Make plans to quit smoking for Great American Smokeout

smokeoutToday, Nov. 21, is the Great American Smokeout and the perfect day to quit smoking.

The American Cancer Society marks the Great American Smokeout on the third Thursday of November each year by encouraging smokers to use the date to make a plan to quit, or to plan in advance and quit smoking that day. By quitting — even for a day — smokers will be taking an important step towards a healthier life.

 


Free help to quit smoking

The Anne Arundel County Department of Health Learn to Live program is celebrating with free resources to help parents and teens quite smoking. The program offers the following free self-help information:

  • Quit-Smoking Kit: Easy-to-use steps for quitting and staying smoke-free. Available for adults in English and Spanish.
  • Power to Quit Smoking Kit: Easy-to-use guide encouraging African-Americans to stop smoking.
  • I Quit: A fun and interactive online program that helps teens kick the habit. Go to iQuitKit.org.

The kits can be requested from the Learn To Live Line, 410-222-7979, or from the Spanish Language Line, 410-222-4479. They can also be ordered or downloaded at www.MyQuitKit.org. The Web page includes information on other free resources including local smoking cessation classes and the Maryland Quitline 24/7 phone and text services.ZombiSmokeout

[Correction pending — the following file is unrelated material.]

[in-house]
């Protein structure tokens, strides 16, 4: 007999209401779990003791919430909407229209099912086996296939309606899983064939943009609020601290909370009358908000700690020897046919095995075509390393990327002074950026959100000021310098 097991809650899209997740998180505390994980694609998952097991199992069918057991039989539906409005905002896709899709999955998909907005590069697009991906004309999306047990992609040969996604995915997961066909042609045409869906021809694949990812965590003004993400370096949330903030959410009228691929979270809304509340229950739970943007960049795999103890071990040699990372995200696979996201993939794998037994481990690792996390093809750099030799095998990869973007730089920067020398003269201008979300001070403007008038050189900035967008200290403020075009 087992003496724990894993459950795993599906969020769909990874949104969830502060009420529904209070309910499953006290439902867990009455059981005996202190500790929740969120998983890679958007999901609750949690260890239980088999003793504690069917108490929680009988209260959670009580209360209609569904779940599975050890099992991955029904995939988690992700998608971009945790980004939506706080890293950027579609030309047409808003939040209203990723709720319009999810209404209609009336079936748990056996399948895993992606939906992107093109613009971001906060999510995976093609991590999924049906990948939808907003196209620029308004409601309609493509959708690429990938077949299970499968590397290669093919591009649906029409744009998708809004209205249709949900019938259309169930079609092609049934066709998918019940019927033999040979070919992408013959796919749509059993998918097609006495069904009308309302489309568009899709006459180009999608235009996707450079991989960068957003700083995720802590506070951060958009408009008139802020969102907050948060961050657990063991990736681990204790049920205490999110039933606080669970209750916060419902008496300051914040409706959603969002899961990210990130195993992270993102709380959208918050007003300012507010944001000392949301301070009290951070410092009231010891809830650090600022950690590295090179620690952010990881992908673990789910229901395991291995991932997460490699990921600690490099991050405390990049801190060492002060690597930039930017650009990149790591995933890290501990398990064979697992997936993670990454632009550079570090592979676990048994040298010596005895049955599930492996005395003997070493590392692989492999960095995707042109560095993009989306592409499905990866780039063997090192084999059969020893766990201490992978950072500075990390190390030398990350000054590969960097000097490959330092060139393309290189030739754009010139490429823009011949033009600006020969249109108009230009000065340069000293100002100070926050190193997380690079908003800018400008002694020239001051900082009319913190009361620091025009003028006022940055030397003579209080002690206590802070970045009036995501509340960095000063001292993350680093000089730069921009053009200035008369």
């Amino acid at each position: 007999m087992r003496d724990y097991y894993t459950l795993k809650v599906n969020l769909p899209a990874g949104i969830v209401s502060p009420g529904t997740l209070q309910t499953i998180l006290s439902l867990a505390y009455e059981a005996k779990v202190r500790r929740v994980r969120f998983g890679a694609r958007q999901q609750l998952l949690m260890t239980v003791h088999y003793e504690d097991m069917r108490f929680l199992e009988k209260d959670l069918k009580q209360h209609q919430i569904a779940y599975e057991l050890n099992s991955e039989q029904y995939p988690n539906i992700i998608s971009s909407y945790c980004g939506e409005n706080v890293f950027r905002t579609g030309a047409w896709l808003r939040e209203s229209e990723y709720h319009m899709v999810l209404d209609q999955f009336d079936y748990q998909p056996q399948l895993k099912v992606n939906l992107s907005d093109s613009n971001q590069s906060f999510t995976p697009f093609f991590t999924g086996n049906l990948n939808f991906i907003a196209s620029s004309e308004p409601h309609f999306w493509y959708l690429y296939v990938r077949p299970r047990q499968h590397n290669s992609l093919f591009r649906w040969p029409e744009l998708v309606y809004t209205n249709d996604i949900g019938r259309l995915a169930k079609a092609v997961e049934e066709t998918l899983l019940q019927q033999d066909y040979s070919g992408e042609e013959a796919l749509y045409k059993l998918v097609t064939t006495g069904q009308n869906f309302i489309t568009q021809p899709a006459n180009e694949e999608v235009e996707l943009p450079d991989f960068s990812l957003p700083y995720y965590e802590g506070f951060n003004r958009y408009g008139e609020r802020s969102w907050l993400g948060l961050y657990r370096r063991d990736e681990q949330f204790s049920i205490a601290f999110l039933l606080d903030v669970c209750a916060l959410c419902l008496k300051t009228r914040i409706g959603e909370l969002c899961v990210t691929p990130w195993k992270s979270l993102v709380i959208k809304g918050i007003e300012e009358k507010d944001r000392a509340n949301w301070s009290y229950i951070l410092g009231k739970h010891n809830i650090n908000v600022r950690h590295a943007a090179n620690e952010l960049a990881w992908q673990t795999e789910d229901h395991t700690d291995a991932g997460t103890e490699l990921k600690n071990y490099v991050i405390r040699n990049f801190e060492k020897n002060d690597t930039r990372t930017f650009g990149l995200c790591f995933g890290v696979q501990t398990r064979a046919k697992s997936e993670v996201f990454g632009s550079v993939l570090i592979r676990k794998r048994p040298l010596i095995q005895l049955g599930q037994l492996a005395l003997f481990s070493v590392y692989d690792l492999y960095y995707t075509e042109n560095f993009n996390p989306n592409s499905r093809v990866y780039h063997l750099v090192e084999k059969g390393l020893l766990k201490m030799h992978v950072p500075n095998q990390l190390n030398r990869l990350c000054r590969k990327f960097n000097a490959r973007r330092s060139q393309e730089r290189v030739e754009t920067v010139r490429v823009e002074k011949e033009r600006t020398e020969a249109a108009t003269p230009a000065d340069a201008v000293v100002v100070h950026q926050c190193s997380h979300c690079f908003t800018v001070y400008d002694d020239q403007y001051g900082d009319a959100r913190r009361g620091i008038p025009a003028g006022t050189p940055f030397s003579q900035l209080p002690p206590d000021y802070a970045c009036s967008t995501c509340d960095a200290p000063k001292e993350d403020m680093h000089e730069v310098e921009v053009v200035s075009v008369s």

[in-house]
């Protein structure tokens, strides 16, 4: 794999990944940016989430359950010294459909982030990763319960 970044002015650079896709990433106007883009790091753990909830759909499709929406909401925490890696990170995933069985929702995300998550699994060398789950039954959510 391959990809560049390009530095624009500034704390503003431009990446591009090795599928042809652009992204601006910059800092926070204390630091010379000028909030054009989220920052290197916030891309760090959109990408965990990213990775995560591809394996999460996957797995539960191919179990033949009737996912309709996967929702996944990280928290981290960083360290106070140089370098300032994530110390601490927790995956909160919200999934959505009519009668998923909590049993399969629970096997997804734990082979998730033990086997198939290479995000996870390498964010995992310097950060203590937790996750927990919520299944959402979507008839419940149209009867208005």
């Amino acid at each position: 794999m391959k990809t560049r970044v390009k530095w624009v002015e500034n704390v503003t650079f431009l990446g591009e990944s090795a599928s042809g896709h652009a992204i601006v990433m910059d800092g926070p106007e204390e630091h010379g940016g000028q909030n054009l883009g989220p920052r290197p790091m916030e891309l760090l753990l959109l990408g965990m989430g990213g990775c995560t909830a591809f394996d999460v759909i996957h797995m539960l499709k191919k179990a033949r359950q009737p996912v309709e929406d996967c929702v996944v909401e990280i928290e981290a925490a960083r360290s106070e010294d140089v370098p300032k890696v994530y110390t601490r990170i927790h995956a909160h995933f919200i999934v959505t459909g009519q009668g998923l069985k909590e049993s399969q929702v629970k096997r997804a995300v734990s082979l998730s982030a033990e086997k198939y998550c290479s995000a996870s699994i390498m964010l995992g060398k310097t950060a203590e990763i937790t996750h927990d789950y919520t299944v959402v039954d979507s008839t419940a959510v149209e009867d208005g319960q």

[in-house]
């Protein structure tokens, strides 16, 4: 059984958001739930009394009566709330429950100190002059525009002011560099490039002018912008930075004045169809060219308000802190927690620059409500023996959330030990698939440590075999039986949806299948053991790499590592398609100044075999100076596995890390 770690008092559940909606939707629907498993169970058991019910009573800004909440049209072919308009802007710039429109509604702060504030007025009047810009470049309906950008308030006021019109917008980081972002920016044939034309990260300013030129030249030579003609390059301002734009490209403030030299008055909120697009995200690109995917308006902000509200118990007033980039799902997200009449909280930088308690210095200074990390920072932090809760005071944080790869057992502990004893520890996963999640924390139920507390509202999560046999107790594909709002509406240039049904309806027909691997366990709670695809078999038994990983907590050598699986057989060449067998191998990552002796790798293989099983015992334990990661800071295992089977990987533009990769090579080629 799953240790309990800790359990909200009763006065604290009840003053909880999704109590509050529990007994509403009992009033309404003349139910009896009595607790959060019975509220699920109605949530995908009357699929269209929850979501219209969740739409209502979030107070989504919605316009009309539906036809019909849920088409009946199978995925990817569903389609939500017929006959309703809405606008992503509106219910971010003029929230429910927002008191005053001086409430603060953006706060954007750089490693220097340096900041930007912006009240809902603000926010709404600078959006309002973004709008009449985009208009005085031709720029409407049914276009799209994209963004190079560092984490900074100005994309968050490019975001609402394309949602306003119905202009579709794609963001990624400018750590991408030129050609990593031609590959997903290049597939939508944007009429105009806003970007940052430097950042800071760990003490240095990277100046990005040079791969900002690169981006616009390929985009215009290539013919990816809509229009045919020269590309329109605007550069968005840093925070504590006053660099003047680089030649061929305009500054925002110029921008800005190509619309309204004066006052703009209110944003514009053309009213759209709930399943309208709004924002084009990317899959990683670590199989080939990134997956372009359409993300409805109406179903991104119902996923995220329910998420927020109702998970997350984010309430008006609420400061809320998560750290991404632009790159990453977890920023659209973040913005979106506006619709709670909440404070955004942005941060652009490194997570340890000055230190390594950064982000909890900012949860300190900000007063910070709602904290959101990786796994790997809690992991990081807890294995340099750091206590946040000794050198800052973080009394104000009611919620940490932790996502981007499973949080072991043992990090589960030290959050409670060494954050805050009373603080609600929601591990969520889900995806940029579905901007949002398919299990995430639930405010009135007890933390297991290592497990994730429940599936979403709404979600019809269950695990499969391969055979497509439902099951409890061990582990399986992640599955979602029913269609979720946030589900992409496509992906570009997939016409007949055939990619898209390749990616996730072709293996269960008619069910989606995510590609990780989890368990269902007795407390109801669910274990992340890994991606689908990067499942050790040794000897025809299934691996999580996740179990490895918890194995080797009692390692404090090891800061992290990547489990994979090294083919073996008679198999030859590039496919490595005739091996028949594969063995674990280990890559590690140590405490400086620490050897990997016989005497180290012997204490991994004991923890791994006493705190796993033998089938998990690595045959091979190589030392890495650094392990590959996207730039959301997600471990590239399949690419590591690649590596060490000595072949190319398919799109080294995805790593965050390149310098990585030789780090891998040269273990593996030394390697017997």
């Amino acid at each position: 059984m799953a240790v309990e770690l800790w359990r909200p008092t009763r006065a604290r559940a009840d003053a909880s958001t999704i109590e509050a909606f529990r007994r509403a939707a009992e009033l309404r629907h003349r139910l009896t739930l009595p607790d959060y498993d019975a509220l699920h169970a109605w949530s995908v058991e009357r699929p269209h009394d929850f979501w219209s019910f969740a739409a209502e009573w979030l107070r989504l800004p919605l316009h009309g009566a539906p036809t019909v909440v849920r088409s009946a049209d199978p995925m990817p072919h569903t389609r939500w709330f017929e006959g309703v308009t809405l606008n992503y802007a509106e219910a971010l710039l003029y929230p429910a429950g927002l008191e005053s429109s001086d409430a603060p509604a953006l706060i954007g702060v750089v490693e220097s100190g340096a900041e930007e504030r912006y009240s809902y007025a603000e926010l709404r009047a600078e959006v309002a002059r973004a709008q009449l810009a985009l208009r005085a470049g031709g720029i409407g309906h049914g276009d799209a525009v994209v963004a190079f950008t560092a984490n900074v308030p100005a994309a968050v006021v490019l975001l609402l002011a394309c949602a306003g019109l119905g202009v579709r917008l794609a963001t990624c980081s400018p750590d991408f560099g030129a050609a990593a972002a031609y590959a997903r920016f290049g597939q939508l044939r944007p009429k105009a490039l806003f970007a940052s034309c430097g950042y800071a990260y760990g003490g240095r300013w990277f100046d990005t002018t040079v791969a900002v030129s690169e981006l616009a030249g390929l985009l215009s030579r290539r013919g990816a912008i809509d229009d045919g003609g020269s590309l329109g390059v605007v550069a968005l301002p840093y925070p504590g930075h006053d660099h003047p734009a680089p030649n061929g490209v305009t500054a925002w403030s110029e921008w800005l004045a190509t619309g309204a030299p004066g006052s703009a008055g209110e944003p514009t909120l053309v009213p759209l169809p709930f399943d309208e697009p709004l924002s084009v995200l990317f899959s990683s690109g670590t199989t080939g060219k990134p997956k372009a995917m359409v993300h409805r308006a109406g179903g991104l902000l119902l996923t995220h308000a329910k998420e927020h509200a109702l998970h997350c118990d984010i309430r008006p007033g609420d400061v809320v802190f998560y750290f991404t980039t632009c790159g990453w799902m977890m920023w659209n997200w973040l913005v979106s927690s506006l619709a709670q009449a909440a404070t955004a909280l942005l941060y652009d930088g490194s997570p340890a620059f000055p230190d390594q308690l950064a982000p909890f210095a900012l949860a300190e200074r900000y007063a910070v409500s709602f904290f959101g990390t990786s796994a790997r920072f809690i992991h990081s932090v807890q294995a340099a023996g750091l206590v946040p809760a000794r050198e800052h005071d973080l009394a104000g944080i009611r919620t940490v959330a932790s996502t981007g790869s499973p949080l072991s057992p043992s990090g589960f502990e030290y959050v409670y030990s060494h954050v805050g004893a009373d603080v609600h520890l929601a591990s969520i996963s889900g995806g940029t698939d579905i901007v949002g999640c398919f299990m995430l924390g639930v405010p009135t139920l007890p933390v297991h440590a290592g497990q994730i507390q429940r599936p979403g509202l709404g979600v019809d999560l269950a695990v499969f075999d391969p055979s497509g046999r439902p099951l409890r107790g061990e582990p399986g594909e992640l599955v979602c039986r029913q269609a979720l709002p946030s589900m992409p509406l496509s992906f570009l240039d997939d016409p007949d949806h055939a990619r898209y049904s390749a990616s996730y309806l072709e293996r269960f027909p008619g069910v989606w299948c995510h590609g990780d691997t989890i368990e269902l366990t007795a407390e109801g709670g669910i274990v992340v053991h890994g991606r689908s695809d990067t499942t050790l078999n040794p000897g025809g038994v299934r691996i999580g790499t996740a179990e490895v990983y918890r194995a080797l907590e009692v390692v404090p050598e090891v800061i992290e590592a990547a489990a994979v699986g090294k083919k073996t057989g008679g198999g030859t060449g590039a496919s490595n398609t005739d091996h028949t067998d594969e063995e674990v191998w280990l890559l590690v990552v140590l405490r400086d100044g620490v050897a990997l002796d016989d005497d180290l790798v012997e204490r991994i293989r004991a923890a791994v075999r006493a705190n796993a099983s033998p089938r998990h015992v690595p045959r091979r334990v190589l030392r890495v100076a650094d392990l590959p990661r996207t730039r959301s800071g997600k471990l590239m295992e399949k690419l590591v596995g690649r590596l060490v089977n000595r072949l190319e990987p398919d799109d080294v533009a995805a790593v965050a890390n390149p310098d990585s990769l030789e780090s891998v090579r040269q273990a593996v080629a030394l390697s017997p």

The American Cancer Society also has created a Zombie Smokeout Mobile Game that could help keep hands busy when the urge to smoke strikes. The action-packed game can distract and entertain to help get you past your craving.

The health benefits of quitting start immediately, according to the American Cancer Society. Quitting while you are younger reduces the health risks more, but quitting at any age can give back years of life that would be lost by smoking.

Why quit smoking?

Here are some facts about the health benefits of quitting from the American Cancer Society:

  • After just 20 minutes of not smoking, your heart rate and blood pressure drop.
  • After 12 hours, the carbon monoxide level in your blood drops to normal.
  • Between 2 weeks and three months, your circulation improves and your lung function increases.
  • Between 1 and 9 months, coughing and shortness of breath decrease; cilia start to regain normal function in the lungs, increasing the ability to handle mucus, clean the lungs and reduce the risk of infection.
  • By 1 year, the excess risk of coronary heart disease is half that of a continuing smokers's.
  • By 5 years, risk of cancer of the mouth, throat, esophagus and bladder are cut in half. Cervical cancer risk and risk of stroke fall to that of a non-smoker.
  • By 10 years, the risk of dying from lung cancer is about half that of a person who is still smoking.
  • By 15 years, the risk of coronary heart disease is that of a non-smoker's.

For details visit the American Cancer Society website.

 Concerned about risky behavior in teens? Check out a recent report on drug and alcohol use in Anne Arundel County.